Aside from being a toothless rule, it's been widely acknowledged among groups like the Johns Hopkins Center for a Livable Future that farmers will simply start saying they're using the drugs to prevent disease rather than promote growth, and antibiotic use will continue unabated. After all, in poultry production, antibiotics added to feed can almost double the weight of a bird, making them easy tools for boosting profits.
If we want to break the addiction to antibiotics in America's agriculture industry, we've got to raise the ridiculously low price, argues an editorial just published in the prestigious New England Journal of Medicine. Farmers pay, on average, around $25 for a kilogram of antibiotics that are fed to pigs, chickens, cattle, and fish and, though much less commonly, even sprayed on tomatoes, peppers, and fruit trees to control bacterial plant diseases. That works out to about 3 cents per gram. Yet, when you go to fill a prescription for an antibiotic at your local pharmacy, you can expect to pay $1 per gram—over 3,000 percent more than what farmers pay.
That disturbing discrepancy in price can be owed in part to the fact that drugs for humans have to meet much tighter quality-control standards, says Aidan Hollis, PhD, a professor of economics at Canada's University of Calgary and the editorial's author, but "it's clear antibiotics are being abused, in humans as well as agriculture. The problem of how to reduce their is challenging." And bans, which have been tried in the European Union, won't work, he argues, as long as China—which hasn't banned any antibiotics—continues to churn out more animals than any other country in the world.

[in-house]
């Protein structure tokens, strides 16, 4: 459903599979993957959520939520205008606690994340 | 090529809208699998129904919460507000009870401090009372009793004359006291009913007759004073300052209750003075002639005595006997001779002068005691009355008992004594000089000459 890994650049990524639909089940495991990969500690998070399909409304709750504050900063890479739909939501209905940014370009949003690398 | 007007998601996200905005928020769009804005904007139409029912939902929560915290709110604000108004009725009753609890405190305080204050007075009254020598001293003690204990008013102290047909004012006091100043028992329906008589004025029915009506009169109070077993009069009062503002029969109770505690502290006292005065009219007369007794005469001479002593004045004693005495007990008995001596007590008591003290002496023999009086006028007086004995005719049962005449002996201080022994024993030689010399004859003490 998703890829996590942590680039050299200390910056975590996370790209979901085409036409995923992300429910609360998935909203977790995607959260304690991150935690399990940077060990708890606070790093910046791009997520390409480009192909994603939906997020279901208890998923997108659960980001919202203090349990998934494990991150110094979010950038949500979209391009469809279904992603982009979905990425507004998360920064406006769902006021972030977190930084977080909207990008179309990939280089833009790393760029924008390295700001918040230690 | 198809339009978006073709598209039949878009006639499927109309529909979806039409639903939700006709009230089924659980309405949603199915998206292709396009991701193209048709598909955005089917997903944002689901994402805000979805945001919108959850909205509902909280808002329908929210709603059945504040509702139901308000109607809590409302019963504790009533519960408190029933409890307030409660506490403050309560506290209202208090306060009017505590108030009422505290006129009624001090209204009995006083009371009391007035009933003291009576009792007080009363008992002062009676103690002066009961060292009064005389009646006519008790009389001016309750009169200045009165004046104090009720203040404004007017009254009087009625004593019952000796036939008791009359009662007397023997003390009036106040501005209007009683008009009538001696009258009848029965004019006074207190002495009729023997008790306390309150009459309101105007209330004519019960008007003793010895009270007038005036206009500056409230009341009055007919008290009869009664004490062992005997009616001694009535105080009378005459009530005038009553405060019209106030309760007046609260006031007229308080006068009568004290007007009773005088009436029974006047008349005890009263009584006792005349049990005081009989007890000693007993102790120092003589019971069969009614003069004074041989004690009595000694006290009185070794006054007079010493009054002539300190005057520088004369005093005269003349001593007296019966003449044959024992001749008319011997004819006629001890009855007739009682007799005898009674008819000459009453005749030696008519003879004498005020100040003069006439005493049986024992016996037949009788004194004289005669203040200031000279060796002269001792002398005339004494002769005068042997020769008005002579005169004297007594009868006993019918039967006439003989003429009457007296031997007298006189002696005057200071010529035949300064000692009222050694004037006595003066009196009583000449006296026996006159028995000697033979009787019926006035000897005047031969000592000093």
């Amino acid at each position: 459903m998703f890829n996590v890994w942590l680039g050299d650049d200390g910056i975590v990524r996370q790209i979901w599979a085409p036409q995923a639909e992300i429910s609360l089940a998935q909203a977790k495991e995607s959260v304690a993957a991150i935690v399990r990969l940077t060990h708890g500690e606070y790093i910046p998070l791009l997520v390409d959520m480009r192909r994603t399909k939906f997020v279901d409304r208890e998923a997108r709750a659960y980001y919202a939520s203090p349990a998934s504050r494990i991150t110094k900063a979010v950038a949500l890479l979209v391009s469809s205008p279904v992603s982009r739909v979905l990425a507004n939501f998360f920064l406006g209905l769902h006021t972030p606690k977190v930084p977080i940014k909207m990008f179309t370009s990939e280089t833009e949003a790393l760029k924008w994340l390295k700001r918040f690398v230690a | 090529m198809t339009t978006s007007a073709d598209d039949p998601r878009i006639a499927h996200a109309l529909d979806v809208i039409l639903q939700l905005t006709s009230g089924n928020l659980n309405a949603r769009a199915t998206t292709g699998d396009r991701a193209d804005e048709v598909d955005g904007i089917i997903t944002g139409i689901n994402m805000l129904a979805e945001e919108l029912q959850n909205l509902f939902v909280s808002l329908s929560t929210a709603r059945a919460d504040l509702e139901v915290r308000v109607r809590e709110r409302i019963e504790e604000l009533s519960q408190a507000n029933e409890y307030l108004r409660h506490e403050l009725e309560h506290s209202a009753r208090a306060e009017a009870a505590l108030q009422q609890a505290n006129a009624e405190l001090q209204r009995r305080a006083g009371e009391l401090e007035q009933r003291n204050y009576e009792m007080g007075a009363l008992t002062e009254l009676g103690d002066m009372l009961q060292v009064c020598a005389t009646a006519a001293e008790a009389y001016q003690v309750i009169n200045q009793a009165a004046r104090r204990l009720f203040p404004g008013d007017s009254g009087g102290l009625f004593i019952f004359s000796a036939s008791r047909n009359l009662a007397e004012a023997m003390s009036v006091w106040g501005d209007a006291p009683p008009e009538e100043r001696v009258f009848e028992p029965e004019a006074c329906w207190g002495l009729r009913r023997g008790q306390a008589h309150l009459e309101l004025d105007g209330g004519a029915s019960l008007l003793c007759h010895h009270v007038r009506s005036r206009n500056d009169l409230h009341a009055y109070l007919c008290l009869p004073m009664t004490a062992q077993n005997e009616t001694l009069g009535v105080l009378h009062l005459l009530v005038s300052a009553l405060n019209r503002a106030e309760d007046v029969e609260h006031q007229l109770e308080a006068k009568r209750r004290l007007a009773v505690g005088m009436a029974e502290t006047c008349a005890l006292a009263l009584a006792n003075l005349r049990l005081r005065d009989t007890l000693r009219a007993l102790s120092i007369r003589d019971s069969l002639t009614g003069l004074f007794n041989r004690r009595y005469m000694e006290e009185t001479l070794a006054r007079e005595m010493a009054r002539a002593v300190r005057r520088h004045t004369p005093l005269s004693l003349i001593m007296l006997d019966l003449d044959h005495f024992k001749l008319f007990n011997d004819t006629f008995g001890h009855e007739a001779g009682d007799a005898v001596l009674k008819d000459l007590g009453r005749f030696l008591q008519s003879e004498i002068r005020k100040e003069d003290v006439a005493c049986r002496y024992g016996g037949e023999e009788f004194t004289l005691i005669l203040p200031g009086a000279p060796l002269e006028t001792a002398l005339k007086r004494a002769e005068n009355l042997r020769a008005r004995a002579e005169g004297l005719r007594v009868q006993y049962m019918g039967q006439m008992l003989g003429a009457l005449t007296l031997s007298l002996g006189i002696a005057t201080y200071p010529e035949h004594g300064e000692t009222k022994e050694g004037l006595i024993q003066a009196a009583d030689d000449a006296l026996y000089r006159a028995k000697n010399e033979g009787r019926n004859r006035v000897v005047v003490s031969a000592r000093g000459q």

He's proposing a user fee that would increase the price farmers pay to something like $100 a kilogram. "The government would ideally set the user fee to make it unattractive to use antibiotics for growth promotion and less attractive for other uses as well," he says. The money could even be reinvested on farms, for instance, being given to farmers who are willing to commit to cleaning up their animals' environments. Research on pig farms has shown that using antibiotics is actually less productive than housing animals in cleaner environments, in which the animals grow faster.
"Most of the resistance to antibiotics really does come from human abuse," he says, "but nevertheless, the fact that we're dumping so many antibiotics into the environment is likely to lead to other resistance problems"—a problem that both the Centers for Disease Control and Prevention and the World Health Organization have called a public-health nightmare.